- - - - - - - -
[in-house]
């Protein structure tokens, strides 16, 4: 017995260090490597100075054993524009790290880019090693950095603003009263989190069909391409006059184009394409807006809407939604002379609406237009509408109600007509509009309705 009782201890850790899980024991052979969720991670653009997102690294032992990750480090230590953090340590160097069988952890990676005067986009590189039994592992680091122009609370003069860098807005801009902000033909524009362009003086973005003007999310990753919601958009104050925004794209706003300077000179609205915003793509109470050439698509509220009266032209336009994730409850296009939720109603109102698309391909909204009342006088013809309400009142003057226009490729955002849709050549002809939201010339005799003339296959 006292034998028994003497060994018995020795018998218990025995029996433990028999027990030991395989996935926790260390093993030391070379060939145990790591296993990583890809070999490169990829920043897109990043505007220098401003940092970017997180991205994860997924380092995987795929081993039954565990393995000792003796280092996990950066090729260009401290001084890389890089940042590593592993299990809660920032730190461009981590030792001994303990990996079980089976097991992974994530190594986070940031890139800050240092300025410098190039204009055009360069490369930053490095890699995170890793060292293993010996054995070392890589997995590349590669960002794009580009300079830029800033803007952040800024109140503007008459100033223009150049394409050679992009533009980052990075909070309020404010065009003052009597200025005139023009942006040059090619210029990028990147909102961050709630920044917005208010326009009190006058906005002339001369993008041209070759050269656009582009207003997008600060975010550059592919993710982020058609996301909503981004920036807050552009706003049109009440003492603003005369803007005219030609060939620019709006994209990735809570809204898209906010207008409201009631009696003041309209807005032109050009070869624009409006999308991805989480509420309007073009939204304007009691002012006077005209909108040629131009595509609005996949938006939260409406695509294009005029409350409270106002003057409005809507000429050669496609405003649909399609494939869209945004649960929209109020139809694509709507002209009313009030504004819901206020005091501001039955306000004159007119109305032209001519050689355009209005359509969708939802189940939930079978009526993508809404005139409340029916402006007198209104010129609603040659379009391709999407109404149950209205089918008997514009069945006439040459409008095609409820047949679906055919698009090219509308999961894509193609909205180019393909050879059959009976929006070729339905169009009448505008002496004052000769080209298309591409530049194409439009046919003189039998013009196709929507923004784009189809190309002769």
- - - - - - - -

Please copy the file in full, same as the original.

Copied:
[in-house]
């Protein structure tokens, strides 16, 4: 017995260090490597100075054993524009790290880019090693950095603003009263989190069909391409006059184009394409807006809407939604002379609406237009509408109600007509509009309705 009782201890850790899980024991052979969720991670653009997102690294032992990750480090230590953090340590160097069988952890990676005067986009590189039994592992680091122009609370003069860098807005801009902000033909524009362009003086973005003007999310990753919601958009104050925004794209706003300077000179609205915003793509109470050439698509509220009266032209336009994730409850296009939720109603109102698309391909909204009342006088013809309400009142003057226009490729955002849709050549002809939201010339005799003339296959 006292034998028994003497060994018995020795018998218990025995029996433990028999027990030991395989996935926790260390093993030391070379060939145990790591296993990583890809070999490169990829920043897109990043505007220098401003940092970017997180991205994860997924380092995987795929081993039954565990393995000792003796280092996990950066090729260009401290001084890389890089940042590593592993299990809660920032730190461009981590030792001994303990990996079980089976097991992974994530190594986070940031890139800050240092300025410098190039204009055009360069490369930053490095890699995170890793060292293993010996054995070392890589997995590349590669960002794009580009300079830029800033803007952040800024109140503007008459100033223009150049394409050679992009533009980052990075909070309020404010065009003052009597200025005139023009942006040059090619210029990028990147909102961050709630920044917005208010326009009190006058906005002339001369993008041209070759050269656009582009207003997008600060975010550059592919993710982020058609996301909503981004920036807050552009706003049109009440003492603003005369803007005219030609060939620019709006994209990735809570809204898209906010207008409201009631009696003041309209807005032109050009070869624009409006999308991805989480509420309007073009939204304007009691002012006077005209909108040629131009595509609005996949938006939260409406695509294009005029409350409270106002003057409005809507000429050669496609405003649909399609494939869209945004649960929209109020139809694509709507002209009313009030504004819901206020005091501001039955306000004159007119109305032209001519050689355009209005359509969708939802189940939930079978009526993508809404005139409340029916402006007198209104010129609603040659379009391709999407109404149950209205089918008997514009069945006439040459409008095609409820047949679906055919698009090219509308999961894509193609909205180019393909050879059959009976929006070729339905169009009448505008002496004052000769080209298309591409530049194409439009046919003189039998013009196709929507923004784009189809190309002769």